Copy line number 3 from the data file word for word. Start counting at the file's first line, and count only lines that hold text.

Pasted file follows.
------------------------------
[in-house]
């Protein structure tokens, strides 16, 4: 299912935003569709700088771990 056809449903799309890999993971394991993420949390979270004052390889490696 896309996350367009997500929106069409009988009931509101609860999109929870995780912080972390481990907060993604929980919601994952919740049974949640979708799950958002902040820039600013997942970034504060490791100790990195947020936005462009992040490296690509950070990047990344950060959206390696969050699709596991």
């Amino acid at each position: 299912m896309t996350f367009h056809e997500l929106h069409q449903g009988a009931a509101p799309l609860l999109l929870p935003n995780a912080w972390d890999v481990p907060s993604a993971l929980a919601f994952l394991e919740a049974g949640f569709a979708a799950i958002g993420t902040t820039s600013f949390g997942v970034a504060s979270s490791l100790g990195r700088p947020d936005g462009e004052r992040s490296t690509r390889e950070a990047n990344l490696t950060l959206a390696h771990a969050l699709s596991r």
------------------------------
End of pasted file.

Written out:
């Amino acid at each position: 299912m896309t996350f367009h056809e997500l929106h069409q449903g009988a009931a509101p799309l609860l999109l929870p935003n995780a912080w972390d890999v481990p907060s993604a993971l929980a919601f994952l394991e919740a049974g949640f569709a979708a799950i958002g993420t902040t820039s600013f949390g997942v970034a504060s979270s490791l100790g990195r700088p947020d936005g462009e004052r992040s490296t690509r390889e950070a990047n990344l490696t950060l959206a390696h771990a969050l699709s596991r």